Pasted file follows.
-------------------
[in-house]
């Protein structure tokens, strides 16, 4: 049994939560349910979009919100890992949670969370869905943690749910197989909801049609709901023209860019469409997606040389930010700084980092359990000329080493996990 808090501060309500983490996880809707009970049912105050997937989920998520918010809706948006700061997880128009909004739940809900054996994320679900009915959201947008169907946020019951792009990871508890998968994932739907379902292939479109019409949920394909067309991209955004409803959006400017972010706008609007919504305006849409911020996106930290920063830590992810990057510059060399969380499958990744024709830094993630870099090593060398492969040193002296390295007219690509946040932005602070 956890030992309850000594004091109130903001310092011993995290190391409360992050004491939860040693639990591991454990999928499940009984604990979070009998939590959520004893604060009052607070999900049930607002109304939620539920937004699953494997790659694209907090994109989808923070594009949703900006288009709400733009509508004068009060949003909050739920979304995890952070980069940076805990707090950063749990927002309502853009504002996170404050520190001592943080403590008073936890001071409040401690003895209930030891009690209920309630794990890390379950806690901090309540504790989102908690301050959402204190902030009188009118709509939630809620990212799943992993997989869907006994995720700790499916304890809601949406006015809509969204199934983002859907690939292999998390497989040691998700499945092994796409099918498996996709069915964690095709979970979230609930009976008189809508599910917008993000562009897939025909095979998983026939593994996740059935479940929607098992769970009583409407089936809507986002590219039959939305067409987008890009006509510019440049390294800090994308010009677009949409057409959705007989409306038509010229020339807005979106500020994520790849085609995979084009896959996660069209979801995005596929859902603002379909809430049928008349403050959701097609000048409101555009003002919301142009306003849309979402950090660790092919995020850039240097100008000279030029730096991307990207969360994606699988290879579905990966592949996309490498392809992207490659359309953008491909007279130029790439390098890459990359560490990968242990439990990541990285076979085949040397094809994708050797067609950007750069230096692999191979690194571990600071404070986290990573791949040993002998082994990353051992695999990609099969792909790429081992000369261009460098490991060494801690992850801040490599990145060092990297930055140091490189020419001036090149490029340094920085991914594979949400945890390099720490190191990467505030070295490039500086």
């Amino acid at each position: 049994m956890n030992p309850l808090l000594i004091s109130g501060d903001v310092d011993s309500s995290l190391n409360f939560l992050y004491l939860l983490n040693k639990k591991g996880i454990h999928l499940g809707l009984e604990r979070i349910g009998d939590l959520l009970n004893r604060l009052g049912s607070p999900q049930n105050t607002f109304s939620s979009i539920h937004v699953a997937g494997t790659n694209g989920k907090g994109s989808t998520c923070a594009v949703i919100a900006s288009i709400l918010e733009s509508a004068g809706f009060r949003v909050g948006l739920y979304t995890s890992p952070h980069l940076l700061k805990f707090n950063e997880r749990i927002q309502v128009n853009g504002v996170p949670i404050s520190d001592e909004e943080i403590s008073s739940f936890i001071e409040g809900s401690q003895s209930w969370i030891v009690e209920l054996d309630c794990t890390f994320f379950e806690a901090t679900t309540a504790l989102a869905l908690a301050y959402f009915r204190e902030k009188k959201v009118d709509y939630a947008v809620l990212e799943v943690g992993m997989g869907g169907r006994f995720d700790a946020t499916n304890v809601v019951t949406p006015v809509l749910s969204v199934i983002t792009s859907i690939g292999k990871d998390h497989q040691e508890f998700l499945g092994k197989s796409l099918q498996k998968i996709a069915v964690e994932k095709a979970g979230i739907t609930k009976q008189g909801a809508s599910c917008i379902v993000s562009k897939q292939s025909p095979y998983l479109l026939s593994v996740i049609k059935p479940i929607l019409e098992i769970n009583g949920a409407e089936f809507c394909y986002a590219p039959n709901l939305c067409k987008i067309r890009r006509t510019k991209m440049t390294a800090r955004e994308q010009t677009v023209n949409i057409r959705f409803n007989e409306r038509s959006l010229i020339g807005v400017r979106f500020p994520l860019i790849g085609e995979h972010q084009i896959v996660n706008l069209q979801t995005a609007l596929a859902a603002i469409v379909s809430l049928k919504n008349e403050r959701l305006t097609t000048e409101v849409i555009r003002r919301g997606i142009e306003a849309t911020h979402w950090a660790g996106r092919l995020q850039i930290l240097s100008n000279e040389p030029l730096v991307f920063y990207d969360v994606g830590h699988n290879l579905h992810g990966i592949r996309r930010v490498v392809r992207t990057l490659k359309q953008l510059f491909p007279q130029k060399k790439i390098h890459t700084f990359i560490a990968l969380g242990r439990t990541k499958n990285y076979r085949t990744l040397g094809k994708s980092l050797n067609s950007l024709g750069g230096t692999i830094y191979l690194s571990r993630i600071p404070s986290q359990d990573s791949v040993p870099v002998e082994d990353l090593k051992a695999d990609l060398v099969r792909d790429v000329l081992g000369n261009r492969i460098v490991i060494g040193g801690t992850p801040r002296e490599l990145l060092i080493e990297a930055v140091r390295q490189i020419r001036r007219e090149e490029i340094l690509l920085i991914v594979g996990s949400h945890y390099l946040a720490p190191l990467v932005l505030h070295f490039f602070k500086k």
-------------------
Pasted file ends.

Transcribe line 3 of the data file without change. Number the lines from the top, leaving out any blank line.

């Amino acid at each position: 049994m956890n030992p309850l808090l000594i004091s109130g501060d903001v310092d011993s309500s995290l190391n409360f939560l992050y004491l939860l983490n040693k639990k591991g996880i454990h999928l499940g809707l009984e604990r979070i349910g009998d939590l959520l009970n004893r604060l009052g049912s607070p999900q049930n105050t607002f109304s939620s979009i539920h937004v699953a997937g494997t790659n694209g989920k907090g994109s989808t998520c923070a594009v949703i919100a900006s288009i709400l918010e733009s509508a004068g809706f009060r949003v909050g948006l739920y979304t995890s890992p952070h980069l940076l700061k805990f707090n950063e997880r749990i927002q309502v128009n853009g504002v996170p949670i404050s520190d001592e909004e943080i403590s008073s739940f936890i001071e409040g809900s401690q003895s209930w969370i030891v009690e209920l054996d309630c794990t890390f994320f379950e806690a901090t679900t309540a504790l989102a869905l908690a301050y959402f009915r204190e902030k009188k959201v009118d709509y939630a947008v809620l990212e799943v943690g992993m997989g869907g169907r006994f995720d700790a946020t499916n304890v809601v019951t949406p006015v809509l749910s969204v199934i983002t792009s859907i690939g292999k990871d998390h497989q040691e508890f998700l499945g092994k197989s796409l099918q498996k998968i996709a069915v964690e994932k095709a979970g979230i739907t609930k009976q008189g909801a809508s599910c917008i379902v993000s562009k897939q292939s025909p095979y998983l479109l026939s593994v996740i049609k059935p479940i929607l019409e098992i769970n009583g949920a409407e089936f809507c394909y986002a590219p039959n709901l939305c067409k987008i067309r890009r006509t510019k991209m440049t390294a800090r955004e994308q010009t677009v023209n949409i057409r959705f409803n007989e409306r038509s959006l010229i020339g807005v400017r979106f500020p994520l860019i790849g085609e995979h972010q084009i896959v996660n706008l069209q979801t995005a609007l596929a859902a603002i469409v379909s809430l049928k919504n008349e403050r959701l305006t097609t000048e409101v849409i555009r003002r919301g997606i142009e306003a849309t911020h979402w950090a660790g996106r092919l995020q850039i930290l240097s100008n000279e040389p030029l730096v991307f920063y990207d969360v994606g830590h699988n290879l579905h992810g990966i592949r996309r930010v490498v392809r992207t990057l490659k359309q953008l510059f491909p007279q130029k060399k790439i390098h890459t700084f990359i560490a990968l969380g242990r439990t990541k499958n990285y076979r085949t990744l040397g094809k994708s980092l050797n067609s950007l024709g750069g230096t692999i830094y191979l690194s571990r993630i600071p404070s986290q359990d990573s791949v040993p870099v002998e082994d990353l090593k051992a695999d990609l060398v099969r792909d790429v000329l081992g000369n261009r492969i460098v490991i060494g040193g801690t992850p801040r002296e490599l990145l060092i080493e990297a930055v140091r390295q490189i020419r001036r007219e090149e490029i340094l690509l920085i991914v594979g996990s949400h945890y390099l946040a720490p190191l990467v932005l505030h070295f490039f602070k500086k």